New cameras and lenses come out everyday. Any advice that I give here will be outdated by the time you make it to this page of the eBook. I suggest looking at reviews of the current equipment. Some resources for sites that I currently like and use when considering new purchases are listed on the web site for this eBook under Book Resources. Reading a number of sites to get a variety of opinions will serve you well as every reviewer will have biases and preferences that influence reviews. Before you buy a camera you should definitely hold it in your hands to make sure you like how it feels and can work the buttons and controls easily. Cameras are one of the items that you really need to touch and try before you buy.
I suggest that you ignore film when starting. That may seem sacrilege to many, but the truth is that learning with digital will be a simpler process. As a photographer of the nude you can’t just drop your photos off at the local pharmacy to develop. You will likely need to find a specialty developer willing to work with nudes or learn to develop your own photos. Developing your own photos will require a darkroom space, chemicals, and equipment. I primarily work in digital, but do own and occasionally use a film SLR. If you feel the desire to move in that direction, by all means follow that interest at some point. Starting with digital will still make things easier while learning.
And just for the record, I use a Canon camera.
Without a lens, your DSLR is just a camera body. As mentioned under cameras, you will often find kits offered that pair a camera body with a basic lens. The job of the lens is to collect light and bring it to the sensor in the camera. As a photographer there are two primary aspects of a lens you should be concerned about: focal length and aperture.
Focal length, usually measured in millimeters (mm), notes the distance from the center of the lens to the sensor when focusing at a point an infinite distance away. Because of the way lenses are manufactured this might not be the physical center of the lens. Think of it as a measure of the field of view or how much of what’s in front of you the camera will capture. A lens with a low focal length will capture a wide field of view or a wide angle of the scene in front of you. The scene will also appear further away. In fact you can capture a wider angle than you can see with the unaided eye. A lens with a high focal length will zoom in to a scene and show you a narrow field of view. The scene will also appear closer to the viewer. A lens with a low focal length will also be called a short lens and one with a high focal length will also be called a long lens.
Photo 3 – In both these images the model and I remained at same location, but I changed the focal length. I shot the photo on the left at 40mm and the photo on the left at 51mm. Notice that the objects in the photo taken with a larger focal length appear larger and that background objects in that photo appear closer to the model.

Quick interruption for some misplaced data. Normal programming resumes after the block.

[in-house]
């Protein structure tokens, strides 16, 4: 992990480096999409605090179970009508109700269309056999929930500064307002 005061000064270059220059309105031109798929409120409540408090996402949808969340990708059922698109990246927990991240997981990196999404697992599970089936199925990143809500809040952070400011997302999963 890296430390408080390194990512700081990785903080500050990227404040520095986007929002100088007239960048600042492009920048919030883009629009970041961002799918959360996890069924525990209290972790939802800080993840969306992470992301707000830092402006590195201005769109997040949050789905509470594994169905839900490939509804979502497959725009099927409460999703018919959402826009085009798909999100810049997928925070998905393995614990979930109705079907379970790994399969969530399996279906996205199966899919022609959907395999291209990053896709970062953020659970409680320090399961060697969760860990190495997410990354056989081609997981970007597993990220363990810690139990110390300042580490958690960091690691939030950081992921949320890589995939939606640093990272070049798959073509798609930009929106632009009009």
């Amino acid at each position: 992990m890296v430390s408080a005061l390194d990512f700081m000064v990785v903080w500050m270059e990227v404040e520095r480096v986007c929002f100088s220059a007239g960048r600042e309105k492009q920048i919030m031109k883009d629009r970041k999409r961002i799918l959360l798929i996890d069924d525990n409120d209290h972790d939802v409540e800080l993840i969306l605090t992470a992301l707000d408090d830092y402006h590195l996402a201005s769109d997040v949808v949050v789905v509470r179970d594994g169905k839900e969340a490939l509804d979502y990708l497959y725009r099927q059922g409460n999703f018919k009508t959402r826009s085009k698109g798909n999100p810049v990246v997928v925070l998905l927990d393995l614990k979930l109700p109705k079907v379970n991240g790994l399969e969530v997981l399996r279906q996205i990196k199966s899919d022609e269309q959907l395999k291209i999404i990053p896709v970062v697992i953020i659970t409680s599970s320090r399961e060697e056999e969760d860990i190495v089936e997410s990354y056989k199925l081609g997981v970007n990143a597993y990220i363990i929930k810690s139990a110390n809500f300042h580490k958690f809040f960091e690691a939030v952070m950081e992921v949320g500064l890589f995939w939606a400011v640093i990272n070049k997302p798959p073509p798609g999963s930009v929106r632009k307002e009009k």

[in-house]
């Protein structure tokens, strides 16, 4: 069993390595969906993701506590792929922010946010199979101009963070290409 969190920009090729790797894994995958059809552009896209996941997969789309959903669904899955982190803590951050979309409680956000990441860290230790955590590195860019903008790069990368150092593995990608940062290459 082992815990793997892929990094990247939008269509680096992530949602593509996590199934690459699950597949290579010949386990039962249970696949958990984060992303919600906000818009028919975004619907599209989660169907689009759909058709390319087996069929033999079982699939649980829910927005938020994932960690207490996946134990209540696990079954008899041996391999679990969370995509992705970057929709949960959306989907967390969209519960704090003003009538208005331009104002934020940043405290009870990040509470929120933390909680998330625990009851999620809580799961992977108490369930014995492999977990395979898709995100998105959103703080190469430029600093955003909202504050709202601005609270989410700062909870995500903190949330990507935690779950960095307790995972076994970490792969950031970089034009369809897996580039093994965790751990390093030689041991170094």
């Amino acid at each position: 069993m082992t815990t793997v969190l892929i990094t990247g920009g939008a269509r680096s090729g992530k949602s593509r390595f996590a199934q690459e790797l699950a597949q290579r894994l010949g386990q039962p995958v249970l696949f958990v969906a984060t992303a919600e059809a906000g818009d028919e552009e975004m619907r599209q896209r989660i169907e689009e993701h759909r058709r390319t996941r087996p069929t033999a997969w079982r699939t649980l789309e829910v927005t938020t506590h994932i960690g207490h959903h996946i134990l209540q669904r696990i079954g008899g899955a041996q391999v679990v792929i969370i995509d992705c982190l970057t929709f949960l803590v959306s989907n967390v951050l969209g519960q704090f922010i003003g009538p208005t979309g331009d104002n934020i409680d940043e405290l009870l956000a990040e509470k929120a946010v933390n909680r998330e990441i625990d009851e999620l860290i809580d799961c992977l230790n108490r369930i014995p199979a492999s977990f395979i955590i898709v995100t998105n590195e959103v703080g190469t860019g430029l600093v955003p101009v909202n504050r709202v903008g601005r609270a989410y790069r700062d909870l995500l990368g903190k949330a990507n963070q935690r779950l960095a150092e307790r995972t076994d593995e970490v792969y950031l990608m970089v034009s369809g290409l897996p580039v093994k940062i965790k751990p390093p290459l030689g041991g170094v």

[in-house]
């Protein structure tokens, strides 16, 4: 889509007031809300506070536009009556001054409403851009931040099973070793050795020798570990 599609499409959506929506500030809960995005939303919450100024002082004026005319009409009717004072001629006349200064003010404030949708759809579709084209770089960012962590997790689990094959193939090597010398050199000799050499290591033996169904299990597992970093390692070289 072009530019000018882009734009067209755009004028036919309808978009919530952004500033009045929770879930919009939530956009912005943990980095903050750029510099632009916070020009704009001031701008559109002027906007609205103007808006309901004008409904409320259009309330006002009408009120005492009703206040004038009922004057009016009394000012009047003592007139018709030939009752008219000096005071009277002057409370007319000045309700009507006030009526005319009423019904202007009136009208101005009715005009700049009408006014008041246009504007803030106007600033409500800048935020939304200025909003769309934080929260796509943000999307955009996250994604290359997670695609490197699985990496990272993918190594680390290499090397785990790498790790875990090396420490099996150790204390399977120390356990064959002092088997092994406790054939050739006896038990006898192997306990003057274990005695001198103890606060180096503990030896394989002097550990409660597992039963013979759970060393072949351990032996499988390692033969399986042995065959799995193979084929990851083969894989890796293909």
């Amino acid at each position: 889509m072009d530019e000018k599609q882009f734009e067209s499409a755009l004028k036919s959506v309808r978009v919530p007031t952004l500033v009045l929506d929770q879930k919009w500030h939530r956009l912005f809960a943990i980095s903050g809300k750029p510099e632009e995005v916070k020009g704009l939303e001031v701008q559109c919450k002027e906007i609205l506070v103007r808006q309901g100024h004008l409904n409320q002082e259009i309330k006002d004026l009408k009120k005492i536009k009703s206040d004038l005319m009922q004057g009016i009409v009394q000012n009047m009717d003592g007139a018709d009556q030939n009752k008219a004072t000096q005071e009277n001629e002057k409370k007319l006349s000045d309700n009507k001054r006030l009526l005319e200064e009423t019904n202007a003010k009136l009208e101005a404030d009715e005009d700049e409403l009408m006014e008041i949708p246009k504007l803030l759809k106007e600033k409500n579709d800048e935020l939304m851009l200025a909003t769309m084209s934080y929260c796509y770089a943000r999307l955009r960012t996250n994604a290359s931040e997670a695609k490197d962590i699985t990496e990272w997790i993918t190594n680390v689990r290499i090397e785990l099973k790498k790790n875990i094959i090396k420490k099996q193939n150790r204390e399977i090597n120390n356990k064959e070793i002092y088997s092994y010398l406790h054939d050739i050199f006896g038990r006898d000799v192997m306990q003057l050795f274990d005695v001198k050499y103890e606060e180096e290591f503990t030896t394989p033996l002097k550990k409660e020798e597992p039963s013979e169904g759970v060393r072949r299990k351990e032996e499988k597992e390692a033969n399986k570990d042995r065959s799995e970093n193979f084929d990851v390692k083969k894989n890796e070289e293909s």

If you wanted to take a picture of an entire valley from a mountain, you would use a short lens and therefore a wide angle. If you wanted to take a picture of just a cabin in that valley you would use a long lens. Generally a focal length of around 50mm is considered to record a scene the way the naked eye sees it.
There is a complication on focal length specific to digital cameras. The focal length of a lens generally is given relative to the traditional 35mm film size. To reduce cost, many digital cameras use a sensor smaller than this 35mm size. The smaller sensor results in what is called a crop factor. This is the ratio that the smaller sensor changes the focal length of the lens. For my Canon T2i this ratio is about 1.6 which means that a lens showing a focal length of 50mm will actually function as 50mm x 1.6 or 80mm would on a 35mm sensor. The result is that I get a tighter field of view than I otherwise expect for the focal length of the lens with this camera. Therefore if I want a result of a 50mm lens on a cropped sensor, I must use a lens showing a smaller focal length. On my 1.6 ratio camera, this means I’d need to use a 50 mm / 1.6 or about a 30mm lens.
Using a lens with a small zoom will make objects appear further apart in distance from the camera than a long zoom of the same scene. Think of a wide angle as stretching the distance between objects in the scene while a zoomed lens compresses this distance and makes objects appear closer together. You can use this to either shrink or stretch the apparent depth of your scene.
Some lenses have a fixed focal length that cannot be varied. These lenses are referred to as prime lenses. Other lenses will transition through a range of focal lengths and are known as zoom lenses. Zoom lenses are popular because of the flexibility, but this flexibility comes with some loss of clarity since the lens must work through a larger range of settings. You also will usually find a smaller widest aperture in a zoom lens compared to a fixed lens of similar cost.